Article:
Schools and Resources area


Drama Kernewek​​​

​​​​The opening words of the written text for the first play are 'Hic incipit Ordinale de Origo Mundi'. A free translation may be 'Here begins the script of the play Origin of the World.'

The text then continues in Cornish with Latin stage directions
According to different sources, they may pre-date or post-date  the York Cycle of Mystery Plays - a cycle of 47 extant pageants or plays performed by the craft guilds of that city. They are believed to have been written in the second half of the 14th Century, after the devastation of the Black Death plague in 1349.

However, the tradition of these mystery plays emanates from France, and it is more likely that Cornwall, with its traditional close links to Brittany, was the point of entry in England for this new type of theatrical production.
The Ordinary was on stage directing the amateur actors, the majority of whom had not been taught to read. He carried the entire script,  and acted as the prompter when lines were forgotten.

The nature of the role would have depended on the character of the 'Ordinary' - some of whom were probably far from that!
There is reference in the Ordinalia scripts to pipers - '

Origo Mundi - Abarth an Tas, Menstral a ras, Pebough ware (In the name of the father, Minstrels of grace, pipe at once)

Passio - Mynstrels, gwreugh dhen-ny pyba' (Minstrels do ye pipe for us).

There is an example of Cornish pipes carved in the early sixteenth century on a bench end in Altarnun Church, Bodmin Moor. Other examples of carvings of Cornish pipes are in churches at nearby Davidstow, St Austell and Braddock,

The bagpipe shown has two long chanters of slightly different lengths with small bell ends. The chanters are fingered independently - one playing the upper half of the octave, the other the lower half.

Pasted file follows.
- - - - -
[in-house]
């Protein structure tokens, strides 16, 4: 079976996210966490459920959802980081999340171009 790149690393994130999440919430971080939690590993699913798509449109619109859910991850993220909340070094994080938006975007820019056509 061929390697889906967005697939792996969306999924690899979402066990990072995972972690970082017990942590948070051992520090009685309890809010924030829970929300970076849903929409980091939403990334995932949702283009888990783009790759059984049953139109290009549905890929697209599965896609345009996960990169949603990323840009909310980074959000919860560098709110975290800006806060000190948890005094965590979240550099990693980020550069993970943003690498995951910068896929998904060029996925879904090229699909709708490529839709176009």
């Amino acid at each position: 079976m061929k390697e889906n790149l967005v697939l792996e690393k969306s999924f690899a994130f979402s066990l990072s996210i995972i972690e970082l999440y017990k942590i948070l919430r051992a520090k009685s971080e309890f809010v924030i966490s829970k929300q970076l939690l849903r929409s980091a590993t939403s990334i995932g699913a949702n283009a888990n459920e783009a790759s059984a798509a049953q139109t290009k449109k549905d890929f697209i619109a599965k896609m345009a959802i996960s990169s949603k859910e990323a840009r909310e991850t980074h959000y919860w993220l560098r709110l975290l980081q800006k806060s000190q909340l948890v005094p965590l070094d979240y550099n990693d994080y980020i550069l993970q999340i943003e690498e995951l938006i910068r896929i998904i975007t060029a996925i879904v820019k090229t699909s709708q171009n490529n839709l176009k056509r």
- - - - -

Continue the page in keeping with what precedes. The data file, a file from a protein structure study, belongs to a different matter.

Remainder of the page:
Glasney was a centre of ecclesiastical power in medieval Cornwall and probably the best known and most important of Cornwall's religious institutions. It was dissolved by Henry VIII in 1548.

It was a college, or collegiate church, not an abbey (there were no monks there). It had an establishment of one provost and 12 secular canons and held the patronage of sixteen parishes.

Glasney College composed the Ordinalia trilogy, and another miracle play Bewnans Meriasek (the Life of St Meriasek)
Plen an Gwari survives as a name for two Cornish villages, one near Redruth and one near Goldsithney. There is also a village called 'Playing Place' near Truro. However,  there are only two remaining surviving complete circular theatrical structures  - one in St Just in Penwith, and the other at Perran Round, near Perranporth.
The Cornish Language  was one of the six European Celtic languages, and was in the Brittonic Group comprising Breton and Welsh - although more closely linked to the former.

Cornish died out as a spoken language in the late eighteenth century, and much of our understanding of it comes from the Ordinalia plays. Apart from Old Cornish fragments in the Bodmin Manumissions, and some references in a Latin manuscript of Boethius, the only complete references are to be found in Middle Cornish manuscripts.

With the Ordinalia plays are the two other important records of the Cornish language - Beunans Meriasek, written around 1504, and Bewnans Ke, written around 1500, respectively commemorating the lives of the Saints Meriadoc and Kea.
The plays attracted larger audience numbers each year, with over 15,000 people coming to see them. We used a dilapidated shed as a backstage resource for the above, but in 2014 after generating over £30,000 from local fundraising initiatives and over £150,000 in grants, our beautiful purpose built facility was opened - called ‘The Knut’ in memory of Dominic Knutton who directed all four re-enactments of the Ordinalia plays, and who sadly died in 2007.